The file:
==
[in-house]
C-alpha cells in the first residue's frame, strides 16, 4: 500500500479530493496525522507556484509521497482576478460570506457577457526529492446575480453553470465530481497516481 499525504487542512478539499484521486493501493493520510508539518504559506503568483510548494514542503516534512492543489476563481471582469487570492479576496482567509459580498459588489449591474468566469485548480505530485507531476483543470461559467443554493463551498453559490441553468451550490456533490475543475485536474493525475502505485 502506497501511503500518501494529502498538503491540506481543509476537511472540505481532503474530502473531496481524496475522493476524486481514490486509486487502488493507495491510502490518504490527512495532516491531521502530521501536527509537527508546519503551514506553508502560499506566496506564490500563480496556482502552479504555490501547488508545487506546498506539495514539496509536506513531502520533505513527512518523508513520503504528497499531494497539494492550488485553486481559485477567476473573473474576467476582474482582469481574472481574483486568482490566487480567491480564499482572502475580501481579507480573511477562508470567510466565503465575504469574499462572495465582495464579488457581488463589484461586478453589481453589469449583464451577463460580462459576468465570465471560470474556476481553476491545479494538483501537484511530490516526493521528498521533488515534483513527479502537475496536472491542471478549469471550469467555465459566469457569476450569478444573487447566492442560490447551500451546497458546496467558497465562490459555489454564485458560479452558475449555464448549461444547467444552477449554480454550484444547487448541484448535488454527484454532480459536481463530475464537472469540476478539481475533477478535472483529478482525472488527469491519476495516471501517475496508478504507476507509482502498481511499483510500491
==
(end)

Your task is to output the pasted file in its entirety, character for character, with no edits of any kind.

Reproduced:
[in-house]
C-alpha cells in the first residue's frame, strides 16, 4: 500500500479530493496525522507556484509521497482576478460570506457577457526529492446575480453553470465530481497516481 499525504487542512478539499484521486493501493493520510508539518504559506503568483510548494514542503516534512492543489476563481471582469487570492479576496482567509459580498459588489449591474468566469485548480505530485507531476483543470461559467443554493463551498453559490441553468451550490456533490475543475485536474493525475502505485 502506497501511503500518501494529502498538503491540506481543509476537511472540505481532503474530502473531496481524496475522493476524486481514490486509486487502488493507495491510502490518504490527512495532516491531521502530521501536527509537527508546519503551514506553508502560499506566496506564490500563480496556482502552479504555490501547488508545487506546498506539495514539496509536506513531502520533505513527512518523508513520503504528497499531494497539494492550488485553486481559485477567476473573473474576467476582474482582469481574472481574483486568482490566487480567491480564499482572502475580501481579507480573511477562508470567510466565503465575504469574499462572495465582495464579488457581488463589484461586478453589481453589469449583464451577463460580462459576468465570465471560470474556476481553476491545479494538483501537484511530490516526493521528498521533488515534483513527479502537475496536472491542471478549469471550469467555465459566469457569476450569478444573487447566492442560490447551500451546497458546496467558497465562490459555489454564485458560479452558475449555464448549461444547467444552477449554480454550484444547487448541484448535488454527484454532480459536481463530475464537472469540476478539481475533477478535472483529478482525472488527469491519476495516471501517475496508478504507476507509482502498481511499483510500491